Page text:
Equity in Education

As with most of the work we do, equity is the most important quality to pursue while designing, planning, and implementing lessons at all levels of education. As the "-isms" of social justice persist in most oppressive higher education systems, many instructors may feel a sense of powerlessness in ensuring large-scale and long-term change toward more equitable education. While we rely on the morality of university administration for some commitments of social change on college campuses, what we do have direct and unabated influence over is how our classrooms maintain a community environment that promotes inclusion of all students regardless of their background. In a well designed classroom differences among student life experience is a strength, not a hinderance.

Because of the systemic oppression engrained in many higher education institutions, maintaining an equitable classroom with anti-racist practices can be a challenge. However, as the instructor, if we do the work to foster a positive experience for all of our students, we can be part of the most important equitable education movement we have seen in recent history. We should always be thinking about how to make our classrooms, and the material we teach, more accessible, more equitable, and more engaging. This process is ever-evolving and never stagnant, it requires us to revisit our lessons to improve modality on a regular basis - as you learn, edit your courses. Early and often. It is our responsibility as the instructor to ensure that our lessons reach students across intersectional minorities and help promote their success in STEM education.

Story of my Philosophy

As I sat in a giant lecture hall, I was nervous about how I would tolerate my first Ecology lecture. I was pre-med, I didn’t think I was interested in the environment and just saw the class as a required stepping stone to unlock upper-level Biology courses. I did not expect to fall in love with Ecology, but that is exactly what happened. 

Dr. Crawford began the lecture with 2 words spoken nearly at a whisper, exótatos oikos. In the silence that followed you could hear the frantic scribbling of 300 pens on notebook paper. He started speaking again, this time his voice boomed while passionately recounting Henry Beston’s writings as he depicted Earth’s ecosystems as our outermost house (exótatos oikos). He continued captivating all 300 students as he spoke about the beauty of the natural world, describing lakes as the iris of Earth’s eye. All of this before a single scientific fact about Ecology was uttered. He immediately drew me in with the beauty of nature and sparked my interest in understanding how natural systems can be so resplendent, but also so quantitatively mechanistic and logical. Dr. Crawford became a beacon of how I wanted to think. Without the experiences in his Ecology class, I would not have had the opportunity to live the joys of teaching ecology myself.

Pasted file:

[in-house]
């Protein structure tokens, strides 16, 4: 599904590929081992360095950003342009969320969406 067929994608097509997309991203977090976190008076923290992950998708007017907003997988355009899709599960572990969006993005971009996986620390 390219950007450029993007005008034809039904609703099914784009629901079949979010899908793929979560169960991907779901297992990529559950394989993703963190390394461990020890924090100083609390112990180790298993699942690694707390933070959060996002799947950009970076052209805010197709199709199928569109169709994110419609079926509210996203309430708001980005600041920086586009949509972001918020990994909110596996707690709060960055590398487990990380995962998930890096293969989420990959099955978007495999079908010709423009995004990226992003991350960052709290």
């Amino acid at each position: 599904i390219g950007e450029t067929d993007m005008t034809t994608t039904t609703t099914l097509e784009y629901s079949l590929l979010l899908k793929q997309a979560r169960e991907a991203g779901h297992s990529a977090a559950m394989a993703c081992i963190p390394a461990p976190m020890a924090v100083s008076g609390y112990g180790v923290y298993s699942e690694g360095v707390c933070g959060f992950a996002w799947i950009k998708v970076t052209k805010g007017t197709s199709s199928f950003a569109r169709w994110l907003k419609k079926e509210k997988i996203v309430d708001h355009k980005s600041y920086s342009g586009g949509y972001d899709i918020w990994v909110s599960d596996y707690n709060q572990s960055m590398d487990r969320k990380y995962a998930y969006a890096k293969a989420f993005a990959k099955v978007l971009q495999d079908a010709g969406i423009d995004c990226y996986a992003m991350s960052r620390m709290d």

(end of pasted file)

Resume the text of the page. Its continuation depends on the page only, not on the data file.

I love to interact with my students, it is the best part of my career choice. While I have quickly built a reputation of having high expectations for my students, many past students highlight their appreciation in how much time I devote to them – using words like caring, respectful, and enthusiastic when describing my teaching style.

My teaching philosophy centers around active learning and project-based inquiry. These pedagogical strategies encourage inclusion and promote a cooperative atmosphere, while also emphasizing community-based problem solving and collaborative learning in the classroom. Such teaching strategies work well in lab settings. However, active learning can be implemented in large courses by using active discussion and other innovative teaching techniques. Active discussion is a practice for which studies show to be beneficial for reinforcement and retention of concepts. Active discussions encourage students to interact in a targeted and positive way, while also breaking-up lecture information into mentally digestible pieces. By elevating the classroom with discussions, I can decrease the density of information flow and encourage students to discuss what is being covered. 

I work under the philosophy that in introductory level courses, especially in lab settings, it is the instructor’s job to lay the foundation of good science for students. I encourage use of project-based inquiry in biology curriculums because it supports the strong foundation we are striving to establish in our students. In my courses I use project-based lessons aimed at weekly repetition and practice of experimental design, interpretation of analysis, and application of basic biological concepts through writing. These practices promote meaningful student success while applying an assessment tool that is more tangible than multiple-choice exams.

Teaching experience and goals

As an instructor I have experience teaching the following courses:

Plant Ecology - Lecture and Lab

General Biology II (Organismal focus) - Lecture and Lab

Flora of Minnesota (Framed as Plant Taxonomy for native plants of MN) - Lecture and Lab

Ecology - Lab (with COVID-19 limitations)

Quantitative Ecology (Co-instructor) - Data analysis implementation

In an effort to promote open education, I welcome lesson plan collaboration and free exchange of lecture/lab material and resources I use or have created for selected courses.

Please contact me (via email or social media) if you are interested in collaborating to build publicly available course material, or if you would like to view my personal material for use in your course.